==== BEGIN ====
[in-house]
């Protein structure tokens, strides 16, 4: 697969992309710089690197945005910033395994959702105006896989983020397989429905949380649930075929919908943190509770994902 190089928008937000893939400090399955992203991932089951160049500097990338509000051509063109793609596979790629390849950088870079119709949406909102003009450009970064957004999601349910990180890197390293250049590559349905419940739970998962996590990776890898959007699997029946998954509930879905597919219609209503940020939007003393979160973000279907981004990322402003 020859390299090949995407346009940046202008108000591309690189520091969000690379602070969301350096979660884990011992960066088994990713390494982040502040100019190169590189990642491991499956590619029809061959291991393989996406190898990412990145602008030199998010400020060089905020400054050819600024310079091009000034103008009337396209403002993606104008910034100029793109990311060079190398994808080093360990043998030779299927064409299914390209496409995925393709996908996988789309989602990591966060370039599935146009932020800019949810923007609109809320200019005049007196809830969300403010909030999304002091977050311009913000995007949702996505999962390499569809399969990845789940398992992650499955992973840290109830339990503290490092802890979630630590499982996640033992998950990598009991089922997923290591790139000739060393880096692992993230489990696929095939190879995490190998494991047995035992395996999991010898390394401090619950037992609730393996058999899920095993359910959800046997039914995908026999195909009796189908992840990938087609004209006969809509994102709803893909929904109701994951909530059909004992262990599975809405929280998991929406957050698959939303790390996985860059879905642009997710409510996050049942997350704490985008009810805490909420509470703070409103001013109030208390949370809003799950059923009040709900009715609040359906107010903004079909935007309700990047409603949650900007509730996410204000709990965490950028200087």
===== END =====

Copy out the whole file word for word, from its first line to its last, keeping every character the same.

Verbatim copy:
[in-house]
């Protein structure tokens, strides 16, 4: 697969992309710089690197945005910033395994959702105006896989983020397989429905949380649930075929919908943190509770994902 190089928008937000893939400090399955992203991932089951160049500097990338509000051509063109793609596979790629390849950088870079119709949406909102003009450009970064957004999601349910990180890197390293250049590559349905419940739970998962996590990776890898959007699997029946998954509930879905597919219609209503940020939007003393979160973000279907981004990322402003 020859390299090949995407346009940046202008108000591309690189520091969000690379602070969301350096979660884990011992960066088994990713390494982040502040100019190169590189990642491991499956590619029809061959291991393989996406190898990412990145602008030199998010400020060089905020400054050819600024310079091009000034103008009337396209403002993606104008910034100029793109990311060079190398994808080093360990043998030779299927064409299914390209496409995925393709996908996988789309989602990591966060370039599935146009932020800019949810923007609109809320200019005049007196809830969300403010909030999304002091977050311009913000995007949702996505999962390499569809399969990845789940398992992650499955992973840290109830339990503290490092802890979630630590499982996640033992998950990598009991089922997923290591790139000739060393880096692992993230489990696929095939190879995490190998494991047995035992395996999991010898390394401090619950037992609730393996058999899920095993359910959800046997039914995908026999195909009796189908992840990938087609004209006969809509994102709803893909929904109701994951909530059909004992262990599975809405929280998991929406957050698959939303790390996985860059879905642009997710409510996050049942997350704490985008009810805490909420509470703070409103001013109030208390949370809003799950059923009040709900009715609040359906107010903004079909935007309700990047409603949650900007509730996410204000709990965490950028200087």